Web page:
“Near Borodino, we hit the Frenchman with bayonets and drove him away. There were some bushes here, we were pushing through them: I was walking, I had my gun at the ready, and I got out right in front of an entire French battalion. The French jumped up to me, ordered me to drop my gun, take off my belt and sword belt, but, I don’t want to lie, they didn’t touch my backpack. And then a little later, more of our people were brought in: a dragoon, an artilleryman (his head was badly bruised), a grenadier, and several infantrymen. They sent us to Wagenburg. We came to Shevardin, we saw: Bonaparte himself was sitting on a chair, frowning. Now someone jumped up to us, his uniform was all embroidered with gold, and asked: “What division are you, brothers? Which regiment? We are silent. He said to me: “He says, dear, aren’t you wounded?” I was overcome with anger. I think to myself: the vile soul is selling the Fatherland, and flaunting it in a golden uniform! I told him: “Why are you so sad about us! Are you going to die yourself too? As the devils pull your soul through your ribs, you will learn how to betray God and the Fatherland.” And he grinned and said: “Don’t scold, my dear: I’m not yours, but I just lived in Moscow for a long time; but you must answer, this is the order in all armies: even ours will come to you, they will also be interrogated by you.” I see it speaks volumes. And then another one jumped up and said: “What kind of regiment are you? How many soldiers are in the regiment? Who from your generals has been killed? I see that the Pole is a traitor, so I told him: “Here’s what, venerable man, I’ll ask you: where can I urinate here?” Bonaparte was close, otherwise I wouldn’t be alive: the Pole turned red, I see he wants to burst. “Gitsel, shouts, katsap! I’ll teach you how to answer to your superiors!” - “Okay, I think, teach, but you ate yours from me!” They drove us to Valuevo: there were more than 200 people. My heart rejoices: I see them leading and carrying their wounded all over the field, I can’t count how many! “What did you say, my dears, or did you run into yourself?”
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  1. +2
    20 September 2023 08: 01
    The skirmish between the rangers and the French at Borodino in the prologue of the battle seemed to highlight its course and result - the French settled, ours held back, but of their own free will they left the field in the name of the Main Goal. The unparalleled selflessness of the Russian soldier is the grateful memory of descendants...
  2. +2
    20 September 2023 08: 39
    “It’s not for nothing that all Russia remembers”
    She remembered, while all of Russia was learning M.Yu. Lermontov’s poem Borodino at school, now Lermontov, Pushkin, Gogol have been deleted from the Federal Registration Standards System
  3. -1
    20 September 2023 10: 43
    They forced Kutuzov to fight, although Barclay was right from the very beginning to the end, it would be better if a third of the army were sent to the partisans and completely cut off Napoleon’s rear. We killed tens of thousands of troops, many of them out of stupidity (they stood in formation under artillery fire) and we are proud. Although I agree that we did not lose Borodino, breaking the morale of Napoleonic’s army and raising our own, although something tells me the very next day this spirit fell among ours, and after leaving Moscow it completely precipitated until it was consolidated in Tarutino.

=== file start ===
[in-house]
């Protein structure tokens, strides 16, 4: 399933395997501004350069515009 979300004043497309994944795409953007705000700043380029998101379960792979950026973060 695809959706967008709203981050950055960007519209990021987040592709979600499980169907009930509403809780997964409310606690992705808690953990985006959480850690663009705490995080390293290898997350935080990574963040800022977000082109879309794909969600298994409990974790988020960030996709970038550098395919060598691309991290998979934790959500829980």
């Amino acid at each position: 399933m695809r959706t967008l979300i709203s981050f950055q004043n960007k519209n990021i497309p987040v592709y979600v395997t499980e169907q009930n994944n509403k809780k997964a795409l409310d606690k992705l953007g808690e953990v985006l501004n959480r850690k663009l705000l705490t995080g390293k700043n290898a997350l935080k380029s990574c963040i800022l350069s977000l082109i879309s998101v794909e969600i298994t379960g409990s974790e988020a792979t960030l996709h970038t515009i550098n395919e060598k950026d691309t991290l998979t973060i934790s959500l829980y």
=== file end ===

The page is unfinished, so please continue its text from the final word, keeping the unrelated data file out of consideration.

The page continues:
1. 0
      20 September 2023 19: 58
      “It would be better if a third of the army were sent to partisans” - but how to feed them? I’m not saying that neither officers nor soldiers were trained for partisan actions. By the way, partisan actions were understood then as completely different than they are now.
  4. 0
    20 September 2023 10: 46
    "The French army consisted of 11 corps" - the Guard, 1, 3, 4, 5, 8 and four cavalry. It turns out 10.
    1. 0
      20 September 2023 23: 24
      The Old and Young Guards are 2 corps
      1. 0
        23 September 2023 18: 41
        No. Formally, in 1812, the imperial guard consisted of FOUR corps - guards grenadiers, guards rangers, guards cavalry and guards artillery. But only formally. At the same time, the guards corps was divided into old, middle and young guards, which included units of all branches of the military. In practice, the guard was consolidated into four divisions - the old guard, two divisions of the young guard and guards cavalry, and guards reserve artillery (both foot and horse). But both the foot and horse units had their own guards artillery units. The Polish Vistula Legion, consolidated into one division, was assigned to the guard. Throughout life, the Imperial Guard existed autonomously from the rest of the army as a kind of corps.
  5. +2
    21 September 2023 18: 58
    Unfortunately, thanks to both Soviet and post-Soviet propaganda, the overwhelming majority firmly believe that the war between Russia and France began with the crossing of French troops, the Russian border. And that the vile and insidious French, simply because of their fierce hatred of the Russians, decided to march all over Europe and attack.
    And no one even thinks, why the hell did Napoleon need this?!
    And even fewer people know that the reason for the attack and death of hundreds of thousands, and maybe millions of Russians, was the stupidity, arrogance and indifference to the lives of ordinary people of the then Emperor Alexander 1. Well, and his sidekick, the Emperor of Austria, Franz 2nd. Well and fraud, on the part of the Emperor of Britain. Because of which everything started to spin, but which never showed up for the war. As a result of the fraud of the British Emperor, in the Battle of Austerlitz, Prussian and Russian soldiers fought against Napoleon. And Britain was frozen.
    https://dzen.ru/a/W9i1Bc3v9wCq0doG